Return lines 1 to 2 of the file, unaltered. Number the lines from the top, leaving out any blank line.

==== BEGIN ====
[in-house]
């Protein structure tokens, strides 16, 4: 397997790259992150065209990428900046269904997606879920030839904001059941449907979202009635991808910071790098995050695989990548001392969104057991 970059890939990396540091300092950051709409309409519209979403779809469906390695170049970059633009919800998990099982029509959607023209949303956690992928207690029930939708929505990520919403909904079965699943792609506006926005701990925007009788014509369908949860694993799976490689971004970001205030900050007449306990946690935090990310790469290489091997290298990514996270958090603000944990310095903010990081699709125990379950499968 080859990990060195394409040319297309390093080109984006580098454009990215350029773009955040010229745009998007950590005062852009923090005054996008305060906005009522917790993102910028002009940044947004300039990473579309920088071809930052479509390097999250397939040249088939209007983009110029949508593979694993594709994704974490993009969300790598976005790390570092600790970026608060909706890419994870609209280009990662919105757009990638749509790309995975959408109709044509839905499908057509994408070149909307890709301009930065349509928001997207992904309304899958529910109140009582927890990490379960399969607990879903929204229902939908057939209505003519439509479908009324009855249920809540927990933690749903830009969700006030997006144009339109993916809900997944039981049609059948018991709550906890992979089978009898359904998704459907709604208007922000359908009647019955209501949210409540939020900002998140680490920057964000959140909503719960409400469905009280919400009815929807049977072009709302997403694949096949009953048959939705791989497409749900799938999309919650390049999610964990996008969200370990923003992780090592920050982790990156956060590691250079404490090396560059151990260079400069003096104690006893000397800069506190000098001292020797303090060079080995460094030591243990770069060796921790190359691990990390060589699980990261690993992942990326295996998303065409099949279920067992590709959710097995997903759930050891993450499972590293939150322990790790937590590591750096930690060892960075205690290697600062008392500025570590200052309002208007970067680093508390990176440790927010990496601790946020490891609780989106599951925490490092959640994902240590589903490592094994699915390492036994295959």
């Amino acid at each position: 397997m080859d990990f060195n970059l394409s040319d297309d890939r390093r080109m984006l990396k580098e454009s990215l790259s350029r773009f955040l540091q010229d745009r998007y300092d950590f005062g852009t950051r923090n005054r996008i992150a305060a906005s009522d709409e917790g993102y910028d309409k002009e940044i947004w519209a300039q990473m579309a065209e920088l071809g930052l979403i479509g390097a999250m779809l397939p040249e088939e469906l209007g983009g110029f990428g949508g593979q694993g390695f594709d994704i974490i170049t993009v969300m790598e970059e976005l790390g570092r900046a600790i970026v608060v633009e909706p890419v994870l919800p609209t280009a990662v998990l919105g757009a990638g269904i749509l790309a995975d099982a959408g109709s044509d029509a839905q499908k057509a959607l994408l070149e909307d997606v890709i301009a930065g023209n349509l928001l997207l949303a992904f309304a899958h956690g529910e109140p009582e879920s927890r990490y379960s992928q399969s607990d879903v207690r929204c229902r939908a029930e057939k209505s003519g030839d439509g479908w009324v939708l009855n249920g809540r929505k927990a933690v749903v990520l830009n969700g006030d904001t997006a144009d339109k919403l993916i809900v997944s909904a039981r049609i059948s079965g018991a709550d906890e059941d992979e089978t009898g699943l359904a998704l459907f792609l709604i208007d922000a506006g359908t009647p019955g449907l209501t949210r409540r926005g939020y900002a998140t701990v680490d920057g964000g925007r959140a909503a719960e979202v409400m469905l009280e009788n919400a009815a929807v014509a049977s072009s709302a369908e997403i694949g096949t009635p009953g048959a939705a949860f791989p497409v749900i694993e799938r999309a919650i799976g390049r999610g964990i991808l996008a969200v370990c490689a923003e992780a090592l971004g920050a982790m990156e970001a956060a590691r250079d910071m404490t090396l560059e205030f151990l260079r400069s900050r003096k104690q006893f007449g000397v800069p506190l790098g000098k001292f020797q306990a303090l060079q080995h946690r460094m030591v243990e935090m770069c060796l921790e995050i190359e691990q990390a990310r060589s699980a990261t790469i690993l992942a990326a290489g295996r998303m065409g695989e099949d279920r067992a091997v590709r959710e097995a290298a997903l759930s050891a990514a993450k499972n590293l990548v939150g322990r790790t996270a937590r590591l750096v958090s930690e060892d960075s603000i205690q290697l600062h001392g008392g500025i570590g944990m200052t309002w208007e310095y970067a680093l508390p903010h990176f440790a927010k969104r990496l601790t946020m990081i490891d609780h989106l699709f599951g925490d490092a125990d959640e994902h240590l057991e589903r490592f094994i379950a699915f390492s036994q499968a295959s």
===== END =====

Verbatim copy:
[in-house]
């Protein structure tokens, strides 16, 4: 397997790259992150065209990428900046269904997606879920030839904001059941449907979202009635991808910071790098995050695989990548001392969104057991 970059890939990396540091300092950051709409309409519209979403779809469906390695170049970059633009919800998990099982029509959607023209949303956690992928207690029930939708929505990520919403909904079965699943792609506006926005701990925007009788014509369908949860694993799976490689971004970001205030900050007449306990946690935090990310790469290489091997290298990514996270958090603000944990310095903010990081699709125990379950499968 080859990990060195394409040319297309390093080109984006580098454009990215350029773009955040010229745009998007950590005062852009923090005054996008305060906005009522917790993102910028002009940044947004300039990473579309920088071809930052479509390097999250397939040249088939209007983009110029949508593979694993594709994704974490993009969300790598976005790390570092600790970026608060909706890419994870609209280009990662919105757009990638749509790309995975959408109709044509839905499908057509994408070149909307890709301009930065349509928001997207992904309304899958529910109140009582927890990490379960399969607990879903929204229902939908057939209505003519439509479908009324009855249920809540927990933690749903830009969700006030997006144009339109993916809900997944039981049609059948018991709550906890992979089978009898359904998704459907709604208007922000359908009647019955209501949210409540939020900002998140680490920057964000959140909503719960409400469905009280919400009815929807049977072009709302997403694949096949009953048959939705791989497409749900799938999309919650390049999610964990996008969200370990923003992780090592920050982790990156956060590691250079404490090396560059151990260079400069003096104690006893000397800069506190000098001292020797303090060079080995460094030591243990770069060796921790190359691990990390060589699980990261690993992942990326295996998303065409099949279920067992590709959710097995997903759930050891993450499972590293939150322990790790937590590591750096930690060892960075205690290697600062008392500025570590200052309002208007970067680093508390990176440790927010990496601790946020490891609780989106599951925490490092959640994902240590589903490592094994699915390492036994295959």